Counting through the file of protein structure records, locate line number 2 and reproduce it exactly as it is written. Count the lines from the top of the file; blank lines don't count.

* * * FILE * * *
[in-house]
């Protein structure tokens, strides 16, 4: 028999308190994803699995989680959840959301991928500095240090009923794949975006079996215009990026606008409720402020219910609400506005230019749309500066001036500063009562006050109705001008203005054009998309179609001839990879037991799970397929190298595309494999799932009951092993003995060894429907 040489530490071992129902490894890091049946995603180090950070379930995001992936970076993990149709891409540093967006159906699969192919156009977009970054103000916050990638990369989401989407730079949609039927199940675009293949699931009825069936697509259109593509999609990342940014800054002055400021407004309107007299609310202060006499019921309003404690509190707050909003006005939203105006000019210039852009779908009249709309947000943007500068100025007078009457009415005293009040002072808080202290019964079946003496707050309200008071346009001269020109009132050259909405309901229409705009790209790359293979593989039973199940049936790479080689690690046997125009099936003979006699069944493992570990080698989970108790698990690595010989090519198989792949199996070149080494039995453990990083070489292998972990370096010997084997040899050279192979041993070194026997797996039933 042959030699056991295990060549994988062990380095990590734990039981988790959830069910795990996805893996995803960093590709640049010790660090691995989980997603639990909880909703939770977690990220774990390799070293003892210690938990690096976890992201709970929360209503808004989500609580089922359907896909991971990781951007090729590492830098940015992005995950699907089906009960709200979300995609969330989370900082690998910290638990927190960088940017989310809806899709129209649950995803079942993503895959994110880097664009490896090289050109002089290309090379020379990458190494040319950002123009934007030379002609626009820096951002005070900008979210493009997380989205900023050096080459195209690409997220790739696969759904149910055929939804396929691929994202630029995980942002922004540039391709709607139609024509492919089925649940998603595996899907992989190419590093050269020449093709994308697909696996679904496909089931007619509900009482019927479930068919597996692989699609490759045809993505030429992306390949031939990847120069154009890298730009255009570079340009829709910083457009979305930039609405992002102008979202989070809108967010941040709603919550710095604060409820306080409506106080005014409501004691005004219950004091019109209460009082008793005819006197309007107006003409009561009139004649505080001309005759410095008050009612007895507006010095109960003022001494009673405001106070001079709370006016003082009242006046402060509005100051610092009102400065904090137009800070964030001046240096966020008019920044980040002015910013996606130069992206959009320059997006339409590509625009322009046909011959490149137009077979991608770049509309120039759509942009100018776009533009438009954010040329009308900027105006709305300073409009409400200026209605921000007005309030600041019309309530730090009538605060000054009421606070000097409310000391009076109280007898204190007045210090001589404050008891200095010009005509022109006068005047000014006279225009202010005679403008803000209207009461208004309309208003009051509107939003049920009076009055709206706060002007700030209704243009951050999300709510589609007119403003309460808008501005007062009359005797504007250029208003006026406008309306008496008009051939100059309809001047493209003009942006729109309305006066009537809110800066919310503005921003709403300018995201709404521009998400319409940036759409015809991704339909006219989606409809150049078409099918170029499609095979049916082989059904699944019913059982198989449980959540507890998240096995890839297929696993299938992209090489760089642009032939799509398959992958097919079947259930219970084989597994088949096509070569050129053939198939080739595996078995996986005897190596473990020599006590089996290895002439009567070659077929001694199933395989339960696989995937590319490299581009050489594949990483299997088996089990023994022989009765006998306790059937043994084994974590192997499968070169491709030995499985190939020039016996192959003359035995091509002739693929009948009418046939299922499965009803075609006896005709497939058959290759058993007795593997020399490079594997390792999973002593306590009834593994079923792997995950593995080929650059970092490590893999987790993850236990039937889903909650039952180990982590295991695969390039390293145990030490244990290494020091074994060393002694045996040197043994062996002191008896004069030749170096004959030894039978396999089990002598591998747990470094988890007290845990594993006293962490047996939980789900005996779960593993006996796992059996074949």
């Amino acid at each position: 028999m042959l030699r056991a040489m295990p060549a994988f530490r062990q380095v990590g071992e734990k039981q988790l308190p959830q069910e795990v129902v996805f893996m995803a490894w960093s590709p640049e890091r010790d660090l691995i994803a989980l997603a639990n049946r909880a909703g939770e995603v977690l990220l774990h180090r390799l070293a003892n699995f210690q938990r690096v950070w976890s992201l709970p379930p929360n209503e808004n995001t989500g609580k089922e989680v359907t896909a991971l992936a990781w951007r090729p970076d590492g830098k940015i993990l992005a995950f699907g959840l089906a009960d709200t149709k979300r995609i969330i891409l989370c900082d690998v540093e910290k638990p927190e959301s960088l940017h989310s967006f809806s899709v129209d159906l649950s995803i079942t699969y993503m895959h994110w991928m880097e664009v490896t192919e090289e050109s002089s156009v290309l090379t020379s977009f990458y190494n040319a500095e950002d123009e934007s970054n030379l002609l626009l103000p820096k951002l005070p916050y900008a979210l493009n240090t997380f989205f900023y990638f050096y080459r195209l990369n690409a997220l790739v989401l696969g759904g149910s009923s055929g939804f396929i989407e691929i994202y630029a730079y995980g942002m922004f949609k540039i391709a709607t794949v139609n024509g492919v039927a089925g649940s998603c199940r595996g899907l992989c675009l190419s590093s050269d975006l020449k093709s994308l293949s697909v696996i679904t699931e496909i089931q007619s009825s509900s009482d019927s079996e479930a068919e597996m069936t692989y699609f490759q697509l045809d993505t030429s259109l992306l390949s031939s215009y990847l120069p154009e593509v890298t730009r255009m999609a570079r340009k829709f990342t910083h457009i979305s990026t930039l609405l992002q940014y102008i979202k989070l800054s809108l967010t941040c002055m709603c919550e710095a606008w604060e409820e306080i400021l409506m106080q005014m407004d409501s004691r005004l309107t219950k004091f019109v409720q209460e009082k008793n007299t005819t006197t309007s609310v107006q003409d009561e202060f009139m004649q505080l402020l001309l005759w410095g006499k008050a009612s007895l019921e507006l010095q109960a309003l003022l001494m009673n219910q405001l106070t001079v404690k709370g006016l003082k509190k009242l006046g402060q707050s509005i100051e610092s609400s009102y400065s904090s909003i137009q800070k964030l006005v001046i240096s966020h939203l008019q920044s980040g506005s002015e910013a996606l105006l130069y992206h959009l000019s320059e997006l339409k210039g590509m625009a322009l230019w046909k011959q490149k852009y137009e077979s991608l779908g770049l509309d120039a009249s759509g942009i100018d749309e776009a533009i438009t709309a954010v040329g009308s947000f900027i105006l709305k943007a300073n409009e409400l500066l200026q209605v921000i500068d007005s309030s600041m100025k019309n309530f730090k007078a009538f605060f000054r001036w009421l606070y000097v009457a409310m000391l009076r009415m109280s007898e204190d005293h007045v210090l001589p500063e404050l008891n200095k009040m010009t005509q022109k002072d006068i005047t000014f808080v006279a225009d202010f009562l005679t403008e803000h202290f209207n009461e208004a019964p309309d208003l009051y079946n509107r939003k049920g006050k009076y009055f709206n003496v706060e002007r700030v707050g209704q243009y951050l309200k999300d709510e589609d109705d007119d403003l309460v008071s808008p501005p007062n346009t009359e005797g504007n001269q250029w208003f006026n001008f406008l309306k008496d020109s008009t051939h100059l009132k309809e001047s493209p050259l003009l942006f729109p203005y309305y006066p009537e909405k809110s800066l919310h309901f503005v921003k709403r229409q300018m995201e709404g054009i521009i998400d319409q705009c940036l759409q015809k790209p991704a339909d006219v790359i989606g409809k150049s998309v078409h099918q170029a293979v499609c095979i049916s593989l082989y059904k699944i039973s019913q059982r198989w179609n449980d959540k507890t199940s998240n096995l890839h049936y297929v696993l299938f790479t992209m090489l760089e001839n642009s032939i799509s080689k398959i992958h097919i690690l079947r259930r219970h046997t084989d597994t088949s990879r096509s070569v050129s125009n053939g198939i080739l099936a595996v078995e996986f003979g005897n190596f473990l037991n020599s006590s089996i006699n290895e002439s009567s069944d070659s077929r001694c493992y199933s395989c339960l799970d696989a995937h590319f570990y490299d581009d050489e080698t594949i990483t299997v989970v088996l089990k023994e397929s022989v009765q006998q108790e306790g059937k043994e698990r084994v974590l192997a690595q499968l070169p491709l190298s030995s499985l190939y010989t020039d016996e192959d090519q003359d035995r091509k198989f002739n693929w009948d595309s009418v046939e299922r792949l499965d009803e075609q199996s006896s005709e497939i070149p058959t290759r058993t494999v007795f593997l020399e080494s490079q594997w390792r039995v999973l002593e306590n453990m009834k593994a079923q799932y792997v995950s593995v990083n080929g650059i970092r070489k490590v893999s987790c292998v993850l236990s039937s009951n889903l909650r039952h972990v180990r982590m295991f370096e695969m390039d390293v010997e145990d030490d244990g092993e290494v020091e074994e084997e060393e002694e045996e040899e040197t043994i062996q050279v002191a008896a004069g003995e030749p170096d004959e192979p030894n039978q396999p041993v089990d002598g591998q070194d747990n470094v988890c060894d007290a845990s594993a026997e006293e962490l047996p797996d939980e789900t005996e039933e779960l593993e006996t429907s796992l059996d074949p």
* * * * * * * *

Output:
């Protein structure tokens, strides 16, 4: 028999308190994803699995989680959840959301991928500095240090009923794949975006079996215009990026606008409720402020219910609400506005230019749309500066001036500063009562006050109705001008203005054009998309179609001839990879037991799970397929190298595309494999799932009951092993003995060894429907 040489530490071992129902490894890091049946995603180090950070379930995001992936970076993990149709891409540093967006159906699969192919156009977009970054103000916050990638990369989401989407730079949609039927199940675009293949699931009825069936697509259109593509999609990342940014800054002055400021407004309107007299609310202060006499019921309003404690509190707050909003006005939203105006000019210039852009779908009249709309947000943007500068100025007078009457009415005293009040002072808080202290019964079946003496707050309200008071346009001269020109009132050259909405309901229409705009790209790359293979593989039973199940049936790479080689690690046997125009099936003979006699069944493992570990080698989970108790698990690595010989090519198989792949199996070149080494039995453990990083070489292998972990370096010997084997040899050279192979041993070194026997797996039933 042959030699056991295990060549994988062990380095990590734990039981988790959830069910795990996805893996995803960093590709640049010790660090691995989980997603639990909880909703939770977690990220774990390799070293003892210690938990690096976890992201709970929360209503808004989500609580089922359907896909991971990781951007090729590492830098940015992005995950699907089906009960709200979300995609969330989370900082690998910290638990927190960088940017989310809806899709129209649950995803079942993503895959994110880097664009490896090289050109002089290309090379020379990458190494040319950002123009934007030379002609626009820096951002005070900008979210493009997380989205900023050096080459195209690409997220790739696969759904149910055929939804396929691929994202630029995980942002922004540039391709709607139609024509492919089925649940998603595996899907992989190419590093050269020449093709994308697909696996679904496909089931007619509900009482019927479930068919597996692989699609490759045809993505030429992306390949031939990847120069154009890298730009255009570079340009829709910083457009979305930039609405992002102008979202989070809108967010941040709603919550710095604060409820306080409506106080005014409501004691005004219950004091019109209460009082008793005819006197309007107006003409009561009139004649505080001309005759410095008050009612007895507006010095109960003022001494009673405001106070001079709370006016003082009242006046402060509005100051610092009102400065904090137009800070964030001046240096966020008019920044980040002015910013996606130069992206959009320059997006339409590509625009322009046909011959490149137009077979991608770049509309120039759509942009100018776009533009438009954010040329009308900027105006709305300073409009409400200026209605921000007005309030600041019309309530730090009538605060000054009421606070000097409310000391009076109280007898204190007045210090001589404050008891200095010009005509022109006068005047000014006279225009202010005679403008803000209207009461208004309309208003009051509107939003049920009076009055709206706060002007700030209704243009951050999300709510589609007119403003309460808008501005007062009359005797504007250029208003006026406008309306008496008009051939100059309809001047493209003009942006729109309305006066009537809110800066919310503005921003709403300018995201709404521009998400319409940036759409015809991704339909006219989606409809150049078409099918170029499609095979049916082989059904699944019913059982198989449980959540507890998240096995890839297929696993299938992209090489760089642009032939799509398959992958097919079947259930219970084989597994088949096509070569050129053939198939080739595996078995996986005897190596473990020599006590089996290895002439009567070659077929001694199933395989339960696989995937590319490299581009050489594949990483299997088996089990023994022989009765006998306790059937043994084994974590192997499968070169491709030995499985190939020039016996192959003359035995091509002739693929009948009418046939299922499965009803075609006896005709497939058959290759058993007795593997020399490079594997390792999973002593306590009834593994079923792997995950593995080929650059970092490590893999987790993850236990039937889903909650039952180990982590295991695969390039390293145990030490244990290494020091074994060393002694045996040197043994062996002191008896004069030749170096004959030894039978396999089990002598591998747990470094988890007290845990594993006293962490047996939980789900005996779960593993006996796992059996074949």